World

Will U.S. Extradite 89-Year-Old Former Nazi Guard?

Johann Breyer, 89, was arrested in Philadelphia Tuesday. Prosecutors say he might have been involved in as many as 216,000 murders at Auschwitz.

Will U.S. Extradite 89-Year-Old Former Nazi Guard?
Wikimedia Commons / Fish and karate
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An 89-year-old Philadelphia man has spent several decades trying to evade his past as a guard at the infamous Auschwitz concentration camp.

Johann Breyer has been living in the U.S. since the 1950s, but he was arrested Tuesday in light of new evidence suggesting he played a larger role at Auschwitz than previously believed. (Via KYW-TV)

The question is, will the U.S. extradite him to Germany for trial?

Breyer is able to claim U.S. citizenship because his mother was born in America. But now, The New York Times reports, "The Germans ... have charged him with 158 counts of aiding and abetting in murder — one count for each of the 158 trainloads of Jews taken to the killing center at Auschwitz in a six-month span."

The 158 trainloads, as the documents suggest, equate to about 216,000 people. Breyer is accused of being complicit in each murder. (Via German Federal Archives)

In the past, CNN reports Breyer admitted to firing shots in the air occasionally and marching prisoners to construction sites outside the camp. According to the current complaint, "He told authorities he heard that people would be cremated and saw smoke but did not know how the prisoners had died."

It's responses like that, coupled with defenses — like the fact that he was a minor at just 17 when he joined the SS — that have kept him in the U.S.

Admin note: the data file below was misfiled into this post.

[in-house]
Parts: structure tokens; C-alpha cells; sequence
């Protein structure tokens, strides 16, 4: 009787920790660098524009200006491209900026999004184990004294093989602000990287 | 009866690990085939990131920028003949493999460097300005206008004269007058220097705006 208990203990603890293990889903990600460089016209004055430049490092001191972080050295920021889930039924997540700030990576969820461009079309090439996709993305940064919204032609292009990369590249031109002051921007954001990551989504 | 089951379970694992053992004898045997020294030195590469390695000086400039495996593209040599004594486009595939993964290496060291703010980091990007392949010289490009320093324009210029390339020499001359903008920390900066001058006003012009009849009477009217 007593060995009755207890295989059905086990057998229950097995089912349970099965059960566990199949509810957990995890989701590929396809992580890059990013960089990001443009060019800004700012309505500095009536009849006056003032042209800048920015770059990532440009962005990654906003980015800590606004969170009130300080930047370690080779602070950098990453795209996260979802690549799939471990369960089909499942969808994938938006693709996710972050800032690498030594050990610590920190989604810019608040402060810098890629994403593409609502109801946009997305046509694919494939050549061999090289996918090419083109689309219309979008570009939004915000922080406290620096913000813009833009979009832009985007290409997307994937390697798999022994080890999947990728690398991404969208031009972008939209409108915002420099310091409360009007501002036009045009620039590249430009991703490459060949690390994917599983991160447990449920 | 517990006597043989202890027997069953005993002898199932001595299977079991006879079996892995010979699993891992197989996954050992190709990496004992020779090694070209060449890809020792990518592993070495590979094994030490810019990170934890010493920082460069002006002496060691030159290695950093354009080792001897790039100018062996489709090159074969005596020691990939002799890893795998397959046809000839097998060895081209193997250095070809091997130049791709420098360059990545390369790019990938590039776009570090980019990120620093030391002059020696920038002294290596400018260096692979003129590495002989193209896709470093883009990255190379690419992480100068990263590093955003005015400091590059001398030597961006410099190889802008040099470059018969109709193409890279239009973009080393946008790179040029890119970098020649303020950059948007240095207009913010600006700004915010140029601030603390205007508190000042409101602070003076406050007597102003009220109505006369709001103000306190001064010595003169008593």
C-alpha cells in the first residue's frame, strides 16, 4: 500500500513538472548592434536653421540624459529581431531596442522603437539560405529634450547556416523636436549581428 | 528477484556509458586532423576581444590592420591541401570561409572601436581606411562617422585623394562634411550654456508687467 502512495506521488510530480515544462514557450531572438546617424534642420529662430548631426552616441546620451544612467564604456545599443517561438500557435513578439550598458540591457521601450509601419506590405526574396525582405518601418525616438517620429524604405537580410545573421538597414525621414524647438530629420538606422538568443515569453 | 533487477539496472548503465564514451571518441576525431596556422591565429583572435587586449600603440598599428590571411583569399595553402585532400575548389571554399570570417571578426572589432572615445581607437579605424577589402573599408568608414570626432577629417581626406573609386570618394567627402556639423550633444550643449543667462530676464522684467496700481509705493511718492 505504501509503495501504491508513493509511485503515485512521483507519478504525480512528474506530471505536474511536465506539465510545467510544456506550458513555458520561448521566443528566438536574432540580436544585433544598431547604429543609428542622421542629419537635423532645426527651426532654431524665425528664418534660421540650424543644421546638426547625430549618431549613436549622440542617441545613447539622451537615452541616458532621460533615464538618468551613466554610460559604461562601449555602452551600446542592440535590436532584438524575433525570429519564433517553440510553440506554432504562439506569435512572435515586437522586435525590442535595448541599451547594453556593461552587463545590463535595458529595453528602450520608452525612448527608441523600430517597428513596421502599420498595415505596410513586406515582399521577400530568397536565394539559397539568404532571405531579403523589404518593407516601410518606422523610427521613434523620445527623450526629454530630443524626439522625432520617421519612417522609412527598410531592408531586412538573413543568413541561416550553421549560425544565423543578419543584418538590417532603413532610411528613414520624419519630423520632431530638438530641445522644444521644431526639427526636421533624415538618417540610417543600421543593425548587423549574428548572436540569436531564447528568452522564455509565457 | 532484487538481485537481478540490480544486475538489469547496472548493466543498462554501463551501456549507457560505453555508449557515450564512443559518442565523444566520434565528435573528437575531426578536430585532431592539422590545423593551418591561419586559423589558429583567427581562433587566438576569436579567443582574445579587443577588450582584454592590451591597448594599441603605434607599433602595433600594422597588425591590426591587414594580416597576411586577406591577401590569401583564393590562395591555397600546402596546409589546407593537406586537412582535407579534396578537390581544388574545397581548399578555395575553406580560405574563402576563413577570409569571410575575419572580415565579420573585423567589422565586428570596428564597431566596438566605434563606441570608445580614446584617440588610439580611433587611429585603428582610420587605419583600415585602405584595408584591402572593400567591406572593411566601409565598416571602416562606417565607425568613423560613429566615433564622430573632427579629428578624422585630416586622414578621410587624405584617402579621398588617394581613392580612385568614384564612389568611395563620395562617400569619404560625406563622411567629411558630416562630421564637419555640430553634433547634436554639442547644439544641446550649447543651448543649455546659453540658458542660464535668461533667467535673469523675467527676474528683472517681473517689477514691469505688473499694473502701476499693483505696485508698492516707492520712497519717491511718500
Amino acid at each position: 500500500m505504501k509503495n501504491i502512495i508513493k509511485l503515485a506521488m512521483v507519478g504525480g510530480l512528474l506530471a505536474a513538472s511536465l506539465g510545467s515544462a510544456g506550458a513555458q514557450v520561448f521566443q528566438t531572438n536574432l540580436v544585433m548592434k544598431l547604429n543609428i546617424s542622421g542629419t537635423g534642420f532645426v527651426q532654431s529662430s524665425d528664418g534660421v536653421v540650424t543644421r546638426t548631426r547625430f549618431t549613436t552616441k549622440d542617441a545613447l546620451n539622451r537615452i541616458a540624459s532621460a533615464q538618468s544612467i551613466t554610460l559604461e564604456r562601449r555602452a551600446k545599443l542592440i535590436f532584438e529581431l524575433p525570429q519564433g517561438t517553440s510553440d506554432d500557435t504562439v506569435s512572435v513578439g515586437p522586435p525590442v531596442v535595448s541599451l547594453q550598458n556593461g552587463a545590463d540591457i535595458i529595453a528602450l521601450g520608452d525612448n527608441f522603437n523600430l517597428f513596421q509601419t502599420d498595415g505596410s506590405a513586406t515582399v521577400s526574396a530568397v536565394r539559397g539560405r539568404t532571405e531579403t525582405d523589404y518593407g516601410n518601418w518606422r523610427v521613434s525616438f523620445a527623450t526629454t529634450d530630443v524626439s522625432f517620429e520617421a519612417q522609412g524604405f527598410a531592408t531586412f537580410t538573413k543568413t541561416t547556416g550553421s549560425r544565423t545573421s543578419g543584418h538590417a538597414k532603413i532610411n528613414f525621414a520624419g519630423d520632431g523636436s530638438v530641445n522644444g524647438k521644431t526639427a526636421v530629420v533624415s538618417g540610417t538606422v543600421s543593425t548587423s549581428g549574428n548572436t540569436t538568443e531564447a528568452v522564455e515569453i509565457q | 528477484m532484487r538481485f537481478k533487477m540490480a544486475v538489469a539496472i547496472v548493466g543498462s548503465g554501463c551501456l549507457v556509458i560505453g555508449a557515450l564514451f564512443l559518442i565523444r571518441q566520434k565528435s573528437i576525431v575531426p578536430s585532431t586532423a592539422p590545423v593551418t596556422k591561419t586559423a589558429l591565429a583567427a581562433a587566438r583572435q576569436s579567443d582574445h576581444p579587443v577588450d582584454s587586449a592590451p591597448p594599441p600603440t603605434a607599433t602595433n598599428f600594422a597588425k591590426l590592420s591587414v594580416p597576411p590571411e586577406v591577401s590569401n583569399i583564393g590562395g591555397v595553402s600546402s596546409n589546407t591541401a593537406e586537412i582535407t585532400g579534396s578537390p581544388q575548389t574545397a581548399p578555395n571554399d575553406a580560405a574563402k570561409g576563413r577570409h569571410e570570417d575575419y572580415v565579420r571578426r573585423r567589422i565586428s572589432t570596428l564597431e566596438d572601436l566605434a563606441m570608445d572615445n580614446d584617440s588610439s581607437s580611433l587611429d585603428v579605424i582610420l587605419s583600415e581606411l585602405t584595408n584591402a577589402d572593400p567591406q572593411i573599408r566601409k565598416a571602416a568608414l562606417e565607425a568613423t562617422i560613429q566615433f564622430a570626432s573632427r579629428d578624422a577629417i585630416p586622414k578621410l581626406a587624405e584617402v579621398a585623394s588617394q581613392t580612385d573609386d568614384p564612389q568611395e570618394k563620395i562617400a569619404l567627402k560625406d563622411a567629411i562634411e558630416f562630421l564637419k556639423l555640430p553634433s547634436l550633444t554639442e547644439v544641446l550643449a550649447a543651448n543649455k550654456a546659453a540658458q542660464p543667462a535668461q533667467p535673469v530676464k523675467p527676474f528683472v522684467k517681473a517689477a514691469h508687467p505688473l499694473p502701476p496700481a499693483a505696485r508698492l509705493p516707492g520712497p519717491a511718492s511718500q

The U.S. last tried to deport him in 2003, according to The Wall Street Journal"A federal appeals court affirmed a previous judge's ruling that his Nazi service was involuntary." 

 

But that reason might not be enough this time.

New evidence suggests Breyer could be downplaying his role at the camp. He was reportedly granted leave twice. Prosecutors in the case say, "Such benefits were not afforded to a guard who failed or refused to perform the full range of duties." (Via Wikimedia Commons / Fish and karate)

The Philadelphia Inquirer says, should the judge approve the extradition request, Breyer would be the oldest person sent from the U.S. to stand trial for Nazi-related crimes.

The paper quotes Breyer's attorney who said: "I think it is obvious Mr. Breyer is not a risk to anyone. He's very old." But for one woman whose parents are Holocaust survivors, that's not a good enough defense.

"Even if he's old and even if he passes away, I still think that he needs to be brought to trial." (Via KYW-TV)

Breyer's extradition hearing is reportedly scheduled for Aug. 21. Until then, he will be held in prison without bail.